Two children, a white boy and a mulatto, are born on the same day. Roxy, mother of the mulatto, is given charge of the children; in fear that her son will be sold, she exchanges the babies. The mulatto, though he grows up as a white boy, turns out to be a scoundrel. He sells his mother, murders and robs his uncle, then blames the murder on Luigi, one of a pair of twins. Pudd'nhead, a lawyer, undertakes Luigi's defense and, on the basis of fingerprint evidence, exposes the real murderer.
The book implicitly condemns a society that allows slavery. It concludes with a series of witty aphorisms from Pudd'nhead's calendar.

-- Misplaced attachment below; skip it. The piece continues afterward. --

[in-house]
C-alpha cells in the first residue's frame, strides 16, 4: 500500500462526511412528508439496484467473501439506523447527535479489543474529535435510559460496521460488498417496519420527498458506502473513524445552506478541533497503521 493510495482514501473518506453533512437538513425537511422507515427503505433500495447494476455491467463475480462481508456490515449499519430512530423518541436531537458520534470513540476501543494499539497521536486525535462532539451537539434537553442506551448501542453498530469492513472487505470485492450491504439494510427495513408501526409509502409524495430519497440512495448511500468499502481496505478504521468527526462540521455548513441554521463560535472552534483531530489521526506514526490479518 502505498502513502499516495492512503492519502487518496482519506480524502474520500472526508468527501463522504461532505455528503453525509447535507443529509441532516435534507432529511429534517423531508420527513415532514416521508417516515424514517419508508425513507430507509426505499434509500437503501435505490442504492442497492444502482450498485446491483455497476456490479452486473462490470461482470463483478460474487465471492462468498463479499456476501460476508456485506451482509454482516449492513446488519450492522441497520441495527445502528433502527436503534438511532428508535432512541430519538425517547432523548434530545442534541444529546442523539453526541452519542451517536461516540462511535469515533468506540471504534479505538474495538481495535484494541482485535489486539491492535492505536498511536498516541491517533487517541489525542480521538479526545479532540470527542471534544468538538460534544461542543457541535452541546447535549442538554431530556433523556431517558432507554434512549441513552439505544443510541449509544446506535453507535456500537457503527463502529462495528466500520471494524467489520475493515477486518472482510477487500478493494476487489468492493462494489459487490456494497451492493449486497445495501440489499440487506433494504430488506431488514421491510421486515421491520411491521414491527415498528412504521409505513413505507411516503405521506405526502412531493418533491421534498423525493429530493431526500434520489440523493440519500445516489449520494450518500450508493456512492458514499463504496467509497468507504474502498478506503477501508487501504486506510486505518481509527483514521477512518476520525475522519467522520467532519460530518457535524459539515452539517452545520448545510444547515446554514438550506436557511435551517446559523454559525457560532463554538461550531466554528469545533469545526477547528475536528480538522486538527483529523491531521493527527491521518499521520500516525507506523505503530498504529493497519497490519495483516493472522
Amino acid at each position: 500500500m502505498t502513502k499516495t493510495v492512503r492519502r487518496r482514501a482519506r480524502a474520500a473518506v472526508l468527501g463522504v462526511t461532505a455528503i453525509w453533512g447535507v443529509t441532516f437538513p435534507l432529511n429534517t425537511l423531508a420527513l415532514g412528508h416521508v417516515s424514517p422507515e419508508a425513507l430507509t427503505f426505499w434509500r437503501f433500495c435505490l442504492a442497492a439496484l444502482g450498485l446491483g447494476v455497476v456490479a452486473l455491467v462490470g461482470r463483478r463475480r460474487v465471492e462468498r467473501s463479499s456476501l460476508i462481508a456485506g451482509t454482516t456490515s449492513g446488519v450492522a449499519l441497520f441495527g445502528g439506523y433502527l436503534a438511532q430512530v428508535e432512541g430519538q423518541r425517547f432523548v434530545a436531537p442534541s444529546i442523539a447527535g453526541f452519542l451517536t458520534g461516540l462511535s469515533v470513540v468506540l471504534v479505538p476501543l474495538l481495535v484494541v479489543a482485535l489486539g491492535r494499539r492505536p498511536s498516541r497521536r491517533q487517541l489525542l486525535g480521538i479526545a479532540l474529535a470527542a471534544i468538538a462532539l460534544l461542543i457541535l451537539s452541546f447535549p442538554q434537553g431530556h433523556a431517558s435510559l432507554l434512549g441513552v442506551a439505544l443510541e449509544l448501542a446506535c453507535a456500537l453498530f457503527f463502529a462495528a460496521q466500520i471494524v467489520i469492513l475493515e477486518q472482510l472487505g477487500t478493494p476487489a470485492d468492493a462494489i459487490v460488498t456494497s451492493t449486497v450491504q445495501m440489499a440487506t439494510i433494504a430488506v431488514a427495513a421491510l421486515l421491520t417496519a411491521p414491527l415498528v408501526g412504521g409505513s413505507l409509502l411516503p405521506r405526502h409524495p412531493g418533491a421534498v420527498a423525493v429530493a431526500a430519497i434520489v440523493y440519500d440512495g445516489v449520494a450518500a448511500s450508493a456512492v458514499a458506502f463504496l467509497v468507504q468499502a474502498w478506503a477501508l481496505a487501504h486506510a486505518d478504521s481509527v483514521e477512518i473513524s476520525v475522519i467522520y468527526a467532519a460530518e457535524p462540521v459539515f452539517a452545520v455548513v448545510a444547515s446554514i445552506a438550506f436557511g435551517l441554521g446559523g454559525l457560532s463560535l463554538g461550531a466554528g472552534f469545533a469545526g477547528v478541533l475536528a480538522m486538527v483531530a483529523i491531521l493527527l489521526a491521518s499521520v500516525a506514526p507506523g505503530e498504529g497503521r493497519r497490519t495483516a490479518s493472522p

You have to reserve five starts for Twain's landmark books, but, this was entertainment of a different kind that I welcome in todays entertainment environment. Pure storytelling at its best. The production was very good. I am not fascile with 1860's ebonics so it was a bit hard to follow in places. But the period english and accents made the characters come alive.
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l loved this book! Mark Twain does an excellent job of telling this story. A must read!